McGraw Hill Financial (which owns S&P), the World Bank, and Gallup have produced the S&P Global Financial Literacy Survey, which attempted to get an idea of how financially literate the world is by polling 150,000 adults in more than 140 countries.
The results were quite terrifying - two in three adults worldwide are financially illiterate. Even if you just consider rich OECD-member countries, the percentage of financially literates only rises from 33% to 53%.
Respondents were considered financially literate if they were able to correctly answer three of the four really simple questions about inflation, risk and interest. Numeracy and inflation are the most understood concepts. Risk diversification is the least understood concept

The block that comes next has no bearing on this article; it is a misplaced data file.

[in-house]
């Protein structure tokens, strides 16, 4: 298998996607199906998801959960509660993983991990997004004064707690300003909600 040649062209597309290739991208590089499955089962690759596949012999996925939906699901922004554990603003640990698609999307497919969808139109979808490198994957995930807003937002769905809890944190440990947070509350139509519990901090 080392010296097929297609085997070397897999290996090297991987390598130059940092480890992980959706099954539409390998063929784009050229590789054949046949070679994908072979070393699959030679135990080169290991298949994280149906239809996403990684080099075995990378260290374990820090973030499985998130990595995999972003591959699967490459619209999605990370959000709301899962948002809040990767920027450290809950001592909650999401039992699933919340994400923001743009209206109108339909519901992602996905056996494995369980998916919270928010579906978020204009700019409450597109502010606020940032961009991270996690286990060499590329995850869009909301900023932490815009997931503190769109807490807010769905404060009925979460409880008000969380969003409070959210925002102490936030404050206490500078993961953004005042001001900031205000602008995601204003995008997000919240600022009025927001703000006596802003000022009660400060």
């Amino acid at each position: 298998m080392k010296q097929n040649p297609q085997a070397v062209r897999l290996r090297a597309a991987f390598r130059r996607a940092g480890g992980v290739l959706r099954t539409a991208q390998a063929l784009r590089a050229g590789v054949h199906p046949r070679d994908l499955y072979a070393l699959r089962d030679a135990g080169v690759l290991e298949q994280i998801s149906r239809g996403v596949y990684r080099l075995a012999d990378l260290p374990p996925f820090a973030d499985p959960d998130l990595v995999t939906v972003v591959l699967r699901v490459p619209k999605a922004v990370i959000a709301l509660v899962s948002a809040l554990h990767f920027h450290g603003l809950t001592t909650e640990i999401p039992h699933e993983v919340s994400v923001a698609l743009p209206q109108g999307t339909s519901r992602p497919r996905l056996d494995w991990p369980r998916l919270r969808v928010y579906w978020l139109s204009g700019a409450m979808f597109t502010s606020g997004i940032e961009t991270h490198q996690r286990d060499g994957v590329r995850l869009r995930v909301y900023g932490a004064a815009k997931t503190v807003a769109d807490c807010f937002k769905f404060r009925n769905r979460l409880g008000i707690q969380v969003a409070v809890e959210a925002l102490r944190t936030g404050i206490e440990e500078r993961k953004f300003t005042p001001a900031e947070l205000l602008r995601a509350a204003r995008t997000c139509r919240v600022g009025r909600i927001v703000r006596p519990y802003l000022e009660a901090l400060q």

Globally, 35% of men are financially literate, compared with 30% of women. Gender gaps are present in most countries, even in highly developed ones.
Scandinavian countries have the highest financial literacy rates globally, with Norway, Denmark and Sweden each at 71%.
Yemen (13%), Albania (14%) and Afghanistan (14%) are the least financially literate countries worldwide with fewer than one in seven people having even a basic grasp of finance.